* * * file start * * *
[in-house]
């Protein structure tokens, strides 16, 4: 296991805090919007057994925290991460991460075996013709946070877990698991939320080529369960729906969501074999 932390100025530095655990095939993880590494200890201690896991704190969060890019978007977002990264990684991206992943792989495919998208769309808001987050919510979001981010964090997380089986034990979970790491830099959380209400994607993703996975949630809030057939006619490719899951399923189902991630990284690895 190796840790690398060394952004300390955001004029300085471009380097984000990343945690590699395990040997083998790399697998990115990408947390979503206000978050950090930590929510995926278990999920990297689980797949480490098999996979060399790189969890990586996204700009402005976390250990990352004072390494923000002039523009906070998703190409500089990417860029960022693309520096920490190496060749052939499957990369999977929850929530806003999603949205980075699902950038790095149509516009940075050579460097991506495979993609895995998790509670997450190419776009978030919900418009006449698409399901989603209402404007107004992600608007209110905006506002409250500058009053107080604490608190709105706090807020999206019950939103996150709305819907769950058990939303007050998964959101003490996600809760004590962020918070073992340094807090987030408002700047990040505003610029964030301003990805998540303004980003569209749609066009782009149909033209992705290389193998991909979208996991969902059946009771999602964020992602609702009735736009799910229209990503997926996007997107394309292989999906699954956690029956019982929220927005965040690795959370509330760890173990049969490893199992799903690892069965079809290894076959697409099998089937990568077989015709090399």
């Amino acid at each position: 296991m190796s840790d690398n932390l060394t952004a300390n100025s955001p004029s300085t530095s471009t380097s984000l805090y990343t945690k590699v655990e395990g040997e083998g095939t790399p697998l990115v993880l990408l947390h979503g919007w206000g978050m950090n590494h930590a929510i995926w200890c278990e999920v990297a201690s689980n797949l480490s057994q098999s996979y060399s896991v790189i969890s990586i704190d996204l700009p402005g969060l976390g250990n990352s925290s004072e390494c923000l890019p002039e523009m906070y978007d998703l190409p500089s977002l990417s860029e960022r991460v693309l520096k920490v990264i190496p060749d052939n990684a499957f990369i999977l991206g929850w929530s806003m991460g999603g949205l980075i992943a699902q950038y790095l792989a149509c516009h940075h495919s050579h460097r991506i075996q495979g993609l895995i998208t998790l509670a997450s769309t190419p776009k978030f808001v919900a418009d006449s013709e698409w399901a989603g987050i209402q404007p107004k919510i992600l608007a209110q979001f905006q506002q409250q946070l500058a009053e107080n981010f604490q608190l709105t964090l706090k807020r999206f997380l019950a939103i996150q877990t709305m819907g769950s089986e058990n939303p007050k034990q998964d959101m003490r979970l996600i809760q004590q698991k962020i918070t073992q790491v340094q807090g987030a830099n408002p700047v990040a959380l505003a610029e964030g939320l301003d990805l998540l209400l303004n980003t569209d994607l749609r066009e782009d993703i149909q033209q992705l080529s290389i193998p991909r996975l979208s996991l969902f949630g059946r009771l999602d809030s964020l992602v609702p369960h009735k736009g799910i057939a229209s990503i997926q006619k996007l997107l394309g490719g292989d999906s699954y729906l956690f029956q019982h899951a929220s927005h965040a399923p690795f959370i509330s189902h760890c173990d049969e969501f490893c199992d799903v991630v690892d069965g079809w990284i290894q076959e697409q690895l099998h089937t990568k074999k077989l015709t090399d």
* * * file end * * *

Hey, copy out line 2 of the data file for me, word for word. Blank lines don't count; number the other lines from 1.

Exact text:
């Protein structure tokens, strides 16, 4: 296991805090919007057994925290991460991460075996013709946070877990698991939320080529369960729906969501074999 932390100025530095655990095939993880590494200890201690896991704190969060890019978007977002990264990684991206992943792989495919998208769309808001987050919510979001981010964090997380089986034990979970790491830099959380209400994607993703996975949630809030057939006619490719899951399923189902991630990284690895 190796840790690398060394952004300390955001004029300085471009380097984000990343945690590699395990040997083998790399697998990115990408947390979503206000978050950090930590929510995926278990999920990297689980797949480490098999996979060399790189969890990586996204700009402005976390250990990352004072390494923000002039523009906070998703190409500089990417860029960022693309520096920490190496060749052939499957990369999977929850929530806003999603949205980075699902950038790095149509516009940075050579460097991506495979993609895995998790509670997450190419776009978030919900418009006449698409399901989603209402404007107004992600608007209110905006506002409250500058009053107080604490608190709105706090807020999206019950939103996150709305819907769950058990939303007050998964959101003490996600809760004590962020918070073992340094807090987030408002700047990040505003610029964030301003990805998540303004980003569209749609066009782009149909033209992705290389193998991909979208996991969902059946009771999602964020992602609702009735736009799910229209990503997926996007997107394309292989999906699954956690029956019982929220927005965040690795959370509330760890173990049969490893199992799903690892069965079809290894076959697409099998089937990568077989015709090399």